I’ve spent a little time walking around in the woods with Pat Clayton this spring and early summer. Fishing the mountains and looking for interesting things to take pictures of. For those who don’t know, Pat Clayton is the worlds underwater trout photographer. You probably know whim as “Fisheye Guy Photography“. Last week we were chasing Cutthroat around in some high elevation streams and lakes, and ran into this incredible spawning ritual. Dead-centered it, as they say. Pat began taking some of his superb still images, and after doing the same from above the water, I decided to shoot some video of this incredible scene. I could have sat there and watched this for a couple of days.
Wait, I did…
And no, we did not fish. They spawnin’!
When I got home, I decided there was enough material for a short edit. A kind of “tribute’ to our native Cutthroat Trout, and the Summer Solstice. Many in the Northern Rockies associate Cutthroat Trout with Wilderness. Much the same that Elk and Grizzlies are symbolic of the backcountry. We’ve combined Pat’s underwater still photography (always incredible) with my video to produce this “unfishing” production. If you’re serious about trout, the environment, native species and habitat, you’ll probably dig it. And if you love high-elevation Cutthroat Trout you’ll really dig it. If you’re looking for some hip-hop (or banjo’s?) and millennial, flat-brimmed, bearded, badassery – you’ll have to look elsewhere. There’s no fishing in this one.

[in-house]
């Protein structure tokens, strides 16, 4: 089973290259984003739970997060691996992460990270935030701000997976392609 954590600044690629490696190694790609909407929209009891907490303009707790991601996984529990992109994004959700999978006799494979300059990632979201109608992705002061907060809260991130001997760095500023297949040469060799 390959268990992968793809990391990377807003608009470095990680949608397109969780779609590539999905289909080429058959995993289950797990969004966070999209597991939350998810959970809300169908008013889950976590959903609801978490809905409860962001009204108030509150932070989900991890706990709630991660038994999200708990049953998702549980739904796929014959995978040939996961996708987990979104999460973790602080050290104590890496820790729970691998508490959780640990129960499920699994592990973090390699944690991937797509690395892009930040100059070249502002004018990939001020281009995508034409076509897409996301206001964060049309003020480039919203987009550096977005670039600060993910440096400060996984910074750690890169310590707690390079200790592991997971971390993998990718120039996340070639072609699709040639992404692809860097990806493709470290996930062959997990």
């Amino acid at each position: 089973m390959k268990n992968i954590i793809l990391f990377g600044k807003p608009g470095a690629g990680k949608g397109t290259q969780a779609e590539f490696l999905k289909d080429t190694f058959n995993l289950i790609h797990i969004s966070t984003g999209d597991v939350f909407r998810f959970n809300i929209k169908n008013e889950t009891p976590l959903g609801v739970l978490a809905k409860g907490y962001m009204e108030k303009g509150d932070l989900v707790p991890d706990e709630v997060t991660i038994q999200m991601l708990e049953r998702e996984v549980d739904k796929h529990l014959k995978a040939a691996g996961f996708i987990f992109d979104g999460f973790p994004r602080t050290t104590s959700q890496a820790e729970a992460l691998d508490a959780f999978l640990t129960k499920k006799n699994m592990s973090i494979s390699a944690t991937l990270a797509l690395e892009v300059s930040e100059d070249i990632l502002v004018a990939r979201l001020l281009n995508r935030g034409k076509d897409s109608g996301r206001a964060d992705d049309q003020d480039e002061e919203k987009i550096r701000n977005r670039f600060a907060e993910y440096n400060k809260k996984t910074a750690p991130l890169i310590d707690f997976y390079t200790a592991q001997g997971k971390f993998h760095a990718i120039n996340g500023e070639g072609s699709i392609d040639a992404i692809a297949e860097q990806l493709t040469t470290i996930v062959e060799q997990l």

This is full time business for Pat. He’s a Fine Artist, and makes the majority of his income selling large prints. Constantly on the lookout for new subjects and places to shoot, he is either a) hiking the high country and looking for underwater photography opportunities, or b) at home on the computer editing those images, or c) scouring the back-allies of Bozeman and Livingston for high-lake intel. In the winter he skis. It’s been quite an experience for me to tag along on a few of his missions. Seen some awfully cool stuff this spring.
You can too. But you can’t drive to these spots, and there’s no fly shop or shuttles available. You won’t get an up to date fishing report except from yourself. Pat and I have failed, succeeded and hit a couple of home runs this spring. So put on your boots and go, it’s pretty fun stuff.
Check out Pat’s photography at:
and if you like a little humor with your art, follow him on Facebook.